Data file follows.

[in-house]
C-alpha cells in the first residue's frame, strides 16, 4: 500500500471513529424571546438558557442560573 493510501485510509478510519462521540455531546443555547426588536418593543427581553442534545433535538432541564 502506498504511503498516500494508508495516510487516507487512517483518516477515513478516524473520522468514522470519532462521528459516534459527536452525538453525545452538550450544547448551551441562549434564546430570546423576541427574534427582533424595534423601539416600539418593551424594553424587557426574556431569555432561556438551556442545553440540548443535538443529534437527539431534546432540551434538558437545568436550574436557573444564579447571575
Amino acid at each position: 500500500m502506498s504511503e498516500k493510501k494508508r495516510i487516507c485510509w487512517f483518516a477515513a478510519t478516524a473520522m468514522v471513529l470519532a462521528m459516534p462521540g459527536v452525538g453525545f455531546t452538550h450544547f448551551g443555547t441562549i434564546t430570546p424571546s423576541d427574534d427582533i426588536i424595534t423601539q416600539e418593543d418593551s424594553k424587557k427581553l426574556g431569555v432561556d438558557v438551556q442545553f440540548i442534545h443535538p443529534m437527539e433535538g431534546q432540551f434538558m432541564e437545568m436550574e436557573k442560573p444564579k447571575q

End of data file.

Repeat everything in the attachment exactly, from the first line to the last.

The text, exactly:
[in-house]
C-alpha cells in the first residue's frame, strides 16, 4: 500500500471513529424571546438558557442560573 493510501485510509478510519462521540455531546443555547426588536418593543427581553442534545433535538432541564 502506498504511503498516500494508508495516510487516507487512517483518516477515513478516524473520522468514522470519532462521528459516534459527536452525538453525545452538550450544547448551551441562549434564546430570546423576541427574534427582533424595534423601539416600539418593551424594553424587557426574556431569555432561556438551556442545553440540548443535538443529534437527539431534546432540551434538558437545568436550574436557573444564579447571575
Amino acid at each position: 500500500m502506498s504511503e498516500k493510501k494508508r495516510i487516507c485510509w487512517f483518516a477515513a478510519t478516524a473520522m468514522v471513529l470519532a462521528m459516534p462521540g459527536v452525538g453525545f455531546t452538550h450544547f448551551g443555547t441562549i434564546t430570546p424571546s423576541d427574534d427582533i426588536i424595534t423601539q416600539e418593543d418593551s424594553k424587557k427581553l426574556g431569555v432561556d438558557v438551556q442545553f440540548i442534545h443535538p443529534m437527539e433535538g431534546q432540551f434538558m432541564e437545568m436550574e436557573k442560573p444564579k447571575q